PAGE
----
Thursday was an early start, I’d had to set my alarm as I knew with being so exhausted I would want to sleep on. That luxury wasn’t available to me when the plasterer had said he would be here for 9am. I had assumed that the job which was to skim a wall and fix two holes in the plasterboard would take a couple of hours, after all it wasn’t a whole room. Jay would be at work so I would have to ensure the dogs behaved and were out of the guys way. We installed a free-standing baby gate at the bottom of the stairs so that the dogs wouldn’t bother him whilst he worked. Normally the dogs are pretty good when there is someone working in the house, after the initial excitement they tend to just settle down and go to sleep. Not last Thursday they decided that they would bark and generally make a nuisance of themselves. I did managed to keep them occupied by stuffing Kongs with peanut butter and bread. Eventually they did just flake out and go to sleep but not until after a stressful first few hours.

 

The plastering took over 5 hours and by the time he left I was on my knees with exhaustion. I could barely function at all I was so tired. Again I thought with a good night’s sleep and I would be ok. I would have a lazy day Friday and everything would be fine. In the old days when I first got sick and possibly up until last year that would have been the case. However for some reason this year it has all changed and it’s taking me much longer to recover and smaller things are causing major recuperations. It is very frustrating as my brain is refusing to acknowledge this. Friday I just felt drunk or extremely hung over all day. I couldn’t watch TV or listen to the radio as I just couldn’t follow what was going on.  I did as little as possible Friday and Saturday I just slept on and off all afternoon. I had hoped by Sunday that I would have turned the corner but after a short visit from my parents in the early afternoon I just crashed and ended up in bed for a few hours.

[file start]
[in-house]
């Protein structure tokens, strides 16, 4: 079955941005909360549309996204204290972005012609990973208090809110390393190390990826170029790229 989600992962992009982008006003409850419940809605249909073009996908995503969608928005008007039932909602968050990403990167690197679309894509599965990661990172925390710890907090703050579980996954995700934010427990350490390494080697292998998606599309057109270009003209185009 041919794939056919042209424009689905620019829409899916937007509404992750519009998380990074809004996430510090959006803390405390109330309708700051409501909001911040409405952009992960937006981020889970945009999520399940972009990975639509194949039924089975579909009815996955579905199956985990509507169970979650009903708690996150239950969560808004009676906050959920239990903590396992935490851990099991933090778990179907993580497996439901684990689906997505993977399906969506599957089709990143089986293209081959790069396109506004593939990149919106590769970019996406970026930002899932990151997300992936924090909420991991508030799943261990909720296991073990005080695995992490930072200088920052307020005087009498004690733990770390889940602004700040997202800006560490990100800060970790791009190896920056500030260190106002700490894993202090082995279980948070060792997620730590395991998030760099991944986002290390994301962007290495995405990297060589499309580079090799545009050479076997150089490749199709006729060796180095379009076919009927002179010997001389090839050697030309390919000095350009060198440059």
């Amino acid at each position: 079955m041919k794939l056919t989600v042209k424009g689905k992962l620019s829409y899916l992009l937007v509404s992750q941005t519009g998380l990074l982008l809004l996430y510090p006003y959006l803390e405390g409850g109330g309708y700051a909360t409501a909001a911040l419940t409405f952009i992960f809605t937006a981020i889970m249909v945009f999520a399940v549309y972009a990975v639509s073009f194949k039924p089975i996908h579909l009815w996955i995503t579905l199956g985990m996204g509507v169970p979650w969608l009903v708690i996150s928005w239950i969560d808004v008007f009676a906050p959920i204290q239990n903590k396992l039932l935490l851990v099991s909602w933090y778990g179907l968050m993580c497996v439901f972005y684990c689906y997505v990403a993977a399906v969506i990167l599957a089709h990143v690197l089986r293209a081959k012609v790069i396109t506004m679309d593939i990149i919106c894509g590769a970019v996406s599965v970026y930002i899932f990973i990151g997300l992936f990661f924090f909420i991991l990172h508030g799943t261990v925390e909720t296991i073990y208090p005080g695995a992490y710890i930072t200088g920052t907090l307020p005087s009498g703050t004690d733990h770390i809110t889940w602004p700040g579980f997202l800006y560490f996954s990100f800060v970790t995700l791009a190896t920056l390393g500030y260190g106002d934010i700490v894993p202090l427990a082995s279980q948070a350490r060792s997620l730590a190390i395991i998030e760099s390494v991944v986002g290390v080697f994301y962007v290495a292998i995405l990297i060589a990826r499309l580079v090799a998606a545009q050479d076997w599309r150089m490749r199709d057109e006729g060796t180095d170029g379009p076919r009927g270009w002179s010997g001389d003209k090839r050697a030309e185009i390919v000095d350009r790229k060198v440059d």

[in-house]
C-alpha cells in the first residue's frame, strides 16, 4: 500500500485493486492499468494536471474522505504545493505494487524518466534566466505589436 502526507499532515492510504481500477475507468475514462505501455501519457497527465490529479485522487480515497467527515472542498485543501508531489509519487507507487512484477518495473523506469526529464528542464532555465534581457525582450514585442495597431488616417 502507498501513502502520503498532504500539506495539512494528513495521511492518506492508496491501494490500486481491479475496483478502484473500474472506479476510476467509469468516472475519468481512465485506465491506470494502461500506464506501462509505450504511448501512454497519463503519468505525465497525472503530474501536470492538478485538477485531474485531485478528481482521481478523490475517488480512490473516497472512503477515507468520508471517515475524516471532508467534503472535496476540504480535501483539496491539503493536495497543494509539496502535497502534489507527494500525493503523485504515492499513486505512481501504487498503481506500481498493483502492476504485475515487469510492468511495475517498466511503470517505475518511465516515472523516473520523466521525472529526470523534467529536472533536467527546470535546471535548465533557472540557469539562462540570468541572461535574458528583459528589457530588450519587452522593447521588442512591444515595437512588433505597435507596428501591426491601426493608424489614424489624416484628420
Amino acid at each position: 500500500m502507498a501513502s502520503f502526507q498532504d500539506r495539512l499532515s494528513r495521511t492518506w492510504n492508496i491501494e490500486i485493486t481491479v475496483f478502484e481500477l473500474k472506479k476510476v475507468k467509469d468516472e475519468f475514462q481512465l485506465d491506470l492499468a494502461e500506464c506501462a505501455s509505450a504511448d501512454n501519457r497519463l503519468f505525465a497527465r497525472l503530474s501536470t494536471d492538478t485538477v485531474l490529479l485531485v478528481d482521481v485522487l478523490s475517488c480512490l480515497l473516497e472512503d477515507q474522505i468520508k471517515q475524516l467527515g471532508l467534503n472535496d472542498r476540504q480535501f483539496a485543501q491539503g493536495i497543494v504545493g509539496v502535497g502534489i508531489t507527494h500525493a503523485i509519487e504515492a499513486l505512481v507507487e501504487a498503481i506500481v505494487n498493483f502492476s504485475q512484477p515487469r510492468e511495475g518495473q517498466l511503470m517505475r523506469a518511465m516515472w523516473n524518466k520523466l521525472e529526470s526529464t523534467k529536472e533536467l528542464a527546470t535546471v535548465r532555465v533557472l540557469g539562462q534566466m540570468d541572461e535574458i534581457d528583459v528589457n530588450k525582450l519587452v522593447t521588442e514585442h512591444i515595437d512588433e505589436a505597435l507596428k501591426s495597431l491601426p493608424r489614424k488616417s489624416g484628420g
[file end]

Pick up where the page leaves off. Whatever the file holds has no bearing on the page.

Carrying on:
This week is a quiet week, I had a friend visit Monday which was good as it forced me to behave and do nothing. Tuesday hubby was day off so he did the cleaning and any household chores that needed doing. My head is still giving me lists of things it insists I must do but my body is saying no. I had hoped I would be ok this week so I could potter around and get a few jobs done before Mr Myasthenia Kids holiday next week but it’s just not going to happen. Mestinon / Pyridostigmine Bromide is only lasting 3-3.5 hours instead of the 4-6 it had been lasting previously, this is a warning shot to let me know I can’t keep pushing myself and expect no consequences. Hopefully the next 6 and a bit weeks are going to be very quiet before we go on an adventure to the Emma Bridgewater Pottery factory as a birthday treat.